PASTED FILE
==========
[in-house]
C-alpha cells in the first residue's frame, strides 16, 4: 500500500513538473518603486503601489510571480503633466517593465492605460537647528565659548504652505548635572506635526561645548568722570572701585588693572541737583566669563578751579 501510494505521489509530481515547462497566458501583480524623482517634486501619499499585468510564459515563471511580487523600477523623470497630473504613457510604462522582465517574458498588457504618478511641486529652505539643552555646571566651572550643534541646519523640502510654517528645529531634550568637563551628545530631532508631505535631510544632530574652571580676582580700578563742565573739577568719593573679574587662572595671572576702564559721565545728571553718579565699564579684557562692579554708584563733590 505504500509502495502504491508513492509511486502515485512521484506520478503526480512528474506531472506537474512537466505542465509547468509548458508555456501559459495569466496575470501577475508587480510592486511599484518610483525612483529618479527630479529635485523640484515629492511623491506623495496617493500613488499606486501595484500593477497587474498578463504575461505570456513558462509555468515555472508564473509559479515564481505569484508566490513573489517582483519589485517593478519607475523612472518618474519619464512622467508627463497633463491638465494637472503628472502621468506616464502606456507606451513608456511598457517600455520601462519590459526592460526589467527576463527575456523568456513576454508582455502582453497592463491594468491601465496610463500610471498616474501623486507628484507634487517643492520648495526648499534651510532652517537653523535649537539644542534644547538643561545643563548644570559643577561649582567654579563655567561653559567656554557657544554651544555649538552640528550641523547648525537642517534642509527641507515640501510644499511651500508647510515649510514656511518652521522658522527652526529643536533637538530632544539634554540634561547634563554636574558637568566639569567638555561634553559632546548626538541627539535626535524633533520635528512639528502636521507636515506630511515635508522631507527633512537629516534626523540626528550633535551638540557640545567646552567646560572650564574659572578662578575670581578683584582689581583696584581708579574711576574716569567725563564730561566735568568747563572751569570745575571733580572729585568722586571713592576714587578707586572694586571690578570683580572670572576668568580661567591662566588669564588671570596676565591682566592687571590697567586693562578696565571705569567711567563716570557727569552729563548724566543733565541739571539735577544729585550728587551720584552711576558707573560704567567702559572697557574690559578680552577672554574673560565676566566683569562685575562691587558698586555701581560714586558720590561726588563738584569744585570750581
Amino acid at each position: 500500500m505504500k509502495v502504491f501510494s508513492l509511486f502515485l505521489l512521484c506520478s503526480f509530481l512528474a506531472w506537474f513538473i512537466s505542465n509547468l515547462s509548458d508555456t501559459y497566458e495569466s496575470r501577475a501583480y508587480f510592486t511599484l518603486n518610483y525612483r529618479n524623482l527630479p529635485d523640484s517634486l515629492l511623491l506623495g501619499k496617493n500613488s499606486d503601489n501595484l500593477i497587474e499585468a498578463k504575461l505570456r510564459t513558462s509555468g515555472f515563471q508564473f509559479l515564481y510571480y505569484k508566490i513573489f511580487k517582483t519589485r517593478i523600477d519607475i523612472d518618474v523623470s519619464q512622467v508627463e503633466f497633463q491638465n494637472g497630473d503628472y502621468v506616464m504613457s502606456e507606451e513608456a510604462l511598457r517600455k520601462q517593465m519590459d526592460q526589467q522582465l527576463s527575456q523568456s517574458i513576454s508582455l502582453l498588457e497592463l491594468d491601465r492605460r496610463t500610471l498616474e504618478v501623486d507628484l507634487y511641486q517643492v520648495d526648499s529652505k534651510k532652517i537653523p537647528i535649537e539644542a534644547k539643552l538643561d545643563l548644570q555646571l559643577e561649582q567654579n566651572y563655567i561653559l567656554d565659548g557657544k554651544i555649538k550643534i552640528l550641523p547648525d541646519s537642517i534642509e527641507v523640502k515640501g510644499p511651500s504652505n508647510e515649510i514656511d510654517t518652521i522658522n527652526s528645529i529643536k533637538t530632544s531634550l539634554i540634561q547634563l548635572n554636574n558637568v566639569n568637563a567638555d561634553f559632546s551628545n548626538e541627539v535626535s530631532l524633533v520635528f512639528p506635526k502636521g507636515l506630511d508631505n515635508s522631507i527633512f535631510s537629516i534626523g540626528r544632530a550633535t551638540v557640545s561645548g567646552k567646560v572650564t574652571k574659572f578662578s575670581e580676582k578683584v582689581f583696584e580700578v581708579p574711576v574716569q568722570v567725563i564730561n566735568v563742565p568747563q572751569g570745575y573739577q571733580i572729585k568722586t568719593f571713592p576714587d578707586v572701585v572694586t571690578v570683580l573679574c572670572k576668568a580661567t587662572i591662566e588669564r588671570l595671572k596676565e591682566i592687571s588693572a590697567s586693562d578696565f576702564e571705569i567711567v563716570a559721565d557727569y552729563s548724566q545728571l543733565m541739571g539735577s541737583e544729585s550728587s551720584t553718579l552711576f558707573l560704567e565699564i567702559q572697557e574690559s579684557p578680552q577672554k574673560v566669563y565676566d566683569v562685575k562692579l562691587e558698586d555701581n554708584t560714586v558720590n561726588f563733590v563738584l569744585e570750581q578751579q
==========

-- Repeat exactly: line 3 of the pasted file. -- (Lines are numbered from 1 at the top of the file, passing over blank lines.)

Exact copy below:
Amino acid at each position: 500500500m505504500k509502495v502504491f501510494s508513492l509511486f502515485l505521489l512521484c506520478s503526480f509530481l512528474a506531472w506537474f513538473i512537466s505542465n509547468l515547462s509548458d508555456t501559459y497566458e495569466s496575470r501577475a501583480y508587480f510592486t511599484l518603486n518610483y525612483r529618479n524623482l527630479p529635485d523640484s517634486l515629492l511623491l506623495g501619499k496617493n500613488s499606486d503601489n501595484l500593477i497587474e499585468a498578463k504575461l505570456r510564459t513558462s509555468g515555472f515563471q508564473f509559479l515564481y510571480y505569484k508566490i513573489f511580487k517582483t519589485r517593478i523600477d519607475i523612472d518618474v523623470s519619464q512622467v508627463e503633466f497633463q491638465n494637472g497630473d503628472y502621468v506616464m504613457s502606456e507606451e513608456a510604462l511598457r517600455k520601462q517593465m519590459d526592460q526589467q522582465l527576463s527575456q523568456s517574458i513576454s508582455l502582453l498588457e497592463l491594468d491601465r492605460r496610463t500610471l498616474e504618478v501623486d507628484l507634487y511641486q517643492v520648495d526648499s529652505k534651510k532652517i537653523p537647528i535649537e539644542a534644547k539643552l538643561d545643563l548644570q555646571l559643577e561649582q567654579n566651572y563655567i561653559l567656554d565659548g557657544k554651544i555649538k550643534i552640528l550641523p547648525d541646519s537642517i534642509e527641507v523640502k515640501g510644499p511651500s504652505n508647510e515649510i514656511d510654517t518652521i522658522n527652526s528645529i529643536k533637538t530632544s531634550l539634554i540634561q547634563l548635572n554636574n558637568v566639569n568637563a567638555d561634553f559632546s551628545n548626538e541627539v535626535s530631532l524633533v520635528f512639528p506635526k502636521g507636515l506630511d508631505n515635508s522631507i527633512f535631510s537629516i534626523g540626528r544632530a550633535t551638540v557640545s561645548g567646552k567646560v572650564t574652571k574659572f578662578s575670581e580676582k578683584v582689581f583696584e580700578v581708579p574711576v574716569q568722570v567725563i564730561n566735568v563742565p568747563q572751569g570745575y573739577q571733580i572729585k568722586t568719593f571713592p576714587d578707586v572701585v572694586t571690578v570683580l573679574c572670572k576668568a580661567t587662572i591662566e588669564r588671570l595671572k596676565e591682566i592687571s588693572a590697567s586693562d578696565f576702564e571705569i567711567v563716570a559721565d557727569y552729563s548724566q545728571l543733565m541739571g539735577s541737583e544729585s550728587s551720584t553718579l552711576f558707573l560704567e565699564i567702559q572697557e574690559s579684557p578680552q577672554k574673560v566669563y565676566d566683569v562685575k562692579l562691587e558698586d555701581n554708584t560714586v558720590n561726588f563733590v563738584l569744585e570750581q578751579q